Natural wonder

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A glimpse inside the mystical world of British singer Bat for Lashes

Natasha Khan was a nursery school teacher until she broke big in the U.K. as art-pop outfit Bat for Lashes. ((Vittorio Zunino Celotto/Getty Images))

On a recent dark and stormy night, the stage of Toronto’s Mod Club looked like a speakeasy on the Island of Misfit Toys. Two sets of glowing eyes – one crowned by a fibre-optic halo – stared out at the crowd, a thrift-store Jesus and his kewpie henchwoman holding court amid a sea of twinkle lights. When singer Natasha Khan finally made her entrance, she looked like a little girl preparing to open the portal to Narnia.

In concert, as on record, Khan’s songs come off like modern-day fables – over great whorls of synthesizer, strings and primal drums, she spins otherworldly yarns about beloved bears and dream horses. While performing, she often wears ensembles that involve feathers, capes and crude smears of face-paint.

Khan, who releases music under the moniker Bat for Lashes, is one of the hottest acts in Britain right now. Her latest album, Two Suns, broke the top five on the British charts. Last year, she was up for two Brit Awards and she almost won the Mercury Music Prize for her 2007 debut, Fur and Gold.

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Before she started appearing on magazine covers, the 29-year-old Khan worked as a nursery school teacher in her home base of Brighton, England. She says that communing with preschoolers helped her reconnect with an inner child who had gone into hibernation.

"Hanging out with children sort of vibrates this little person inside of you," Khan says backstage before her Toronto show. "It’s almost like they’ve been sleeping for 100 years inside your belly, and then they wake up and it’s like," she says, pretending to groggily rub her eyes, "‘Sleepy… Oh, hello!’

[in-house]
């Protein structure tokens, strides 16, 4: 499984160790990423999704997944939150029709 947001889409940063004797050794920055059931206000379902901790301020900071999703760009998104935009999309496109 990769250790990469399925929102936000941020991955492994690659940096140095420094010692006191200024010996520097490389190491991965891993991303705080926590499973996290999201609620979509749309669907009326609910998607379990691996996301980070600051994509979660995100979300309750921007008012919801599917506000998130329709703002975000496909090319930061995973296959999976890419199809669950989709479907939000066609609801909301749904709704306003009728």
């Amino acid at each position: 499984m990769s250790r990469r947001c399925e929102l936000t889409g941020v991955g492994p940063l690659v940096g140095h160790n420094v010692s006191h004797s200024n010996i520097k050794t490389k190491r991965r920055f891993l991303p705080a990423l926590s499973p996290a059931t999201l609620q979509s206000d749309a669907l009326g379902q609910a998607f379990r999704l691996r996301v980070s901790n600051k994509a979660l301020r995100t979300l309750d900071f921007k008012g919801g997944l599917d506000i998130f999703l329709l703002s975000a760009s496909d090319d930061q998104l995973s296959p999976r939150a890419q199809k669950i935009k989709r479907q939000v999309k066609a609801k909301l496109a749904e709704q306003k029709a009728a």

"I feel like my inner child kind of woke up and became more animated and more confident and was like, ‘I’m sticking around! I’m not going back underground again,’" she says. "I think the main killer of inner children is cynicism and being grown up and serious. Why do you need to do that? We have to keep the magic alive."

(EMI Music Canada)

Khan’s childhood touchstones have shaped the atmosphere she creates as Bat for Lashes. A true product of the 1980s, her reference points are films like The Goonies, E.T. and The Karate Kid. On the surface, mainstream kiddie flicks may seem an odd inspiration, but the sentimentality and thin plots of those movies masked much darker themes – she views these films as "our [generation’s] version of fairytales."

Her parents split up when she was quite young, and she has always identified with narratives about divorce and absentee parents. She’s wistful as she recalls her connection to stories about "moving out of the safety of home, where children were creating their own protective worlds and their own relationships."

At times, her love of these films is explicit. The video for What’s a Girl to Do, a haunting track from Fur and Gold, riffs on the iconic bike ride in E.T. The cover art for her latest single, Daniel, features a topless Khan with a portrait of the original Karate Kid, Daniel Larusso (played by Ralph Macchio), painted on her back. The supernatural elements of Bat for Lashes’ music have antecedents in campy '80s fantasy and science fiction, which combined bad special effects, slightly apocalyptic undertones and a balance of familiarity and fear.

Traces of the '80s can also be heard in Bat for Lashes’ sound. There’s a direct correlation between the crystalline synthesizers and swooping, ethereal vocals on a track like Daniel and artists like Fleetwood Mac and Kate Bush, who were pushing the boundaries of pop music when Khan was growing up. Years ago, Khan’s mom introduced her to the track 30 Century Man by the notoriously reclusive singer Scott Walker. Khan ended up contacting Walker to lend his resonant vocals to The Big Sleep,a creaky duet that closes Two Suns.